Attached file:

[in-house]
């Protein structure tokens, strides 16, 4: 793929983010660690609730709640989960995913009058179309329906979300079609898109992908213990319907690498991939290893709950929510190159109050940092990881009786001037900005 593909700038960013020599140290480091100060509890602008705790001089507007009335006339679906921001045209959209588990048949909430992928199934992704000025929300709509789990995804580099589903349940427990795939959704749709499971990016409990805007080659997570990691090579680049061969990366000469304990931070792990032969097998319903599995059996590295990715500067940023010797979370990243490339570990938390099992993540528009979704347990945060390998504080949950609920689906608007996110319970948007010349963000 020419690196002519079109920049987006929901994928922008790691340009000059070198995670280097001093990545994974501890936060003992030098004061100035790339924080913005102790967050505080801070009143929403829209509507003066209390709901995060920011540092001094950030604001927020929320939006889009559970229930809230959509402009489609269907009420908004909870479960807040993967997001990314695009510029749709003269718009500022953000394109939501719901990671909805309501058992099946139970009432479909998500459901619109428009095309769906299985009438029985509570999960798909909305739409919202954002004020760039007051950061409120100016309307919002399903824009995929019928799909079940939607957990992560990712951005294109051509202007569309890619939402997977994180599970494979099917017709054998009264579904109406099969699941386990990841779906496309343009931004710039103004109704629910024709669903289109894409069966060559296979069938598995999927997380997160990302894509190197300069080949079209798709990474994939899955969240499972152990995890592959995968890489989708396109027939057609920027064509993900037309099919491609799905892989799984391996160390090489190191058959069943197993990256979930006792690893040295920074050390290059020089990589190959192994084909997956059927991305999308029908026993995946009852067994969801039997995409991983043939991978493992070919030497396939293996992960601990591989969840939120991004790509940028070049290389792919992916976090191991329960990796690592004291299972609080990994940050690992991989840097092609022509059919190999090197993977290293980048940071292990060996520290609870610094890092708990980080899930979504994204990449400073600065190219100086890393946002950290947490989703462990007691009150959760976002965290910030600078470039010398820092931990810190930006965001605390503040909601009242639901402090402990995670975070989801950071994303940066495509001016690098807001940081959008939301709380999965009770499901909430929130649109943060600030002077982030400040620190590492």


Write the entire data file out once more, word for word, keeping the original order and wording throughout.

[in-house]
């Protein structure tokens, strides 16, 4: 793929983010660690609730709640989960995913009058179309329906979300079609898109992908213990319907690498991939290893709950929510190159109050940092990881009786001037900005 593909700038960013020599140290480091100060509890602008705790001089507007009335006339679906921001045209959209588990048949909430992928199934992704000025929300709509789990995804580099589903349940427990795939959704749709499971990016409990805007080659997570990691090579680049061969990366000469304990931070792990032969097998319903599995059996590295990715500067940023010797979370990243490339570990938390099992993540528009979704347990945060390998504080949950609920689906608007996110319970948007010349963000 020419690196002519079109920049987006929901994928922008790691340009000059070198995670280097001093990545994974501890936060003992030098004061100035790339924080913005102790967050505080801070009143929403829209509507003066209390709901995060920011540092001094950030604001927020929320939006889009559970229930809230959509402009489609269907009420908004909870479960807040993967997001990314695009510029749709003269718009500022953000394109939501719901990671909805309501058992099946139970009432479909998500459901619109428009095309769906299985009438029985509570999960798909909305739409919202954002004020760039007051950061409120100016309307919002399903824009995929019928799909079940939607957990992560990712951005294109051509202007569309890619939402997977994180599970494979099917017709054998009264579904109406099969699941386990990841779906496309343009931004710039103004109704629910024709669903289109894409069966060559296979069938598995999927997380997160990302894509190197300069080949079209798709990474994939899955969240499972152990995890592959995968890489989708396109027939057609920027064509993900037309099919491609799905892989799984391996160390090489190191058959069943197993990256979930006792690893040295920074050390290059020089990589190959192994084909997956059927991305999308029908026993995946009852067994969801039997995409991983043939991978493992070919030497396939293996992960601990591989969840939120991004790509940028070049290389792919992916976090191991329960990796690592004291299972609080990994940050690992991989840097092609022509059919190999090197993977290293980048940071292990060996520290609870610094890092708990980080899930979504994204990449400073600065190219100086890393946002950290947490989703462990007691009150959760976002965290910030600078470039010398820092931990810190930006965001605390503040909601009242639901402090402990995670975070989801950071994303940066495509001016690098807001940081959008939301709380999965009770499901909430929130649109943060600030002077982030400040620190590492």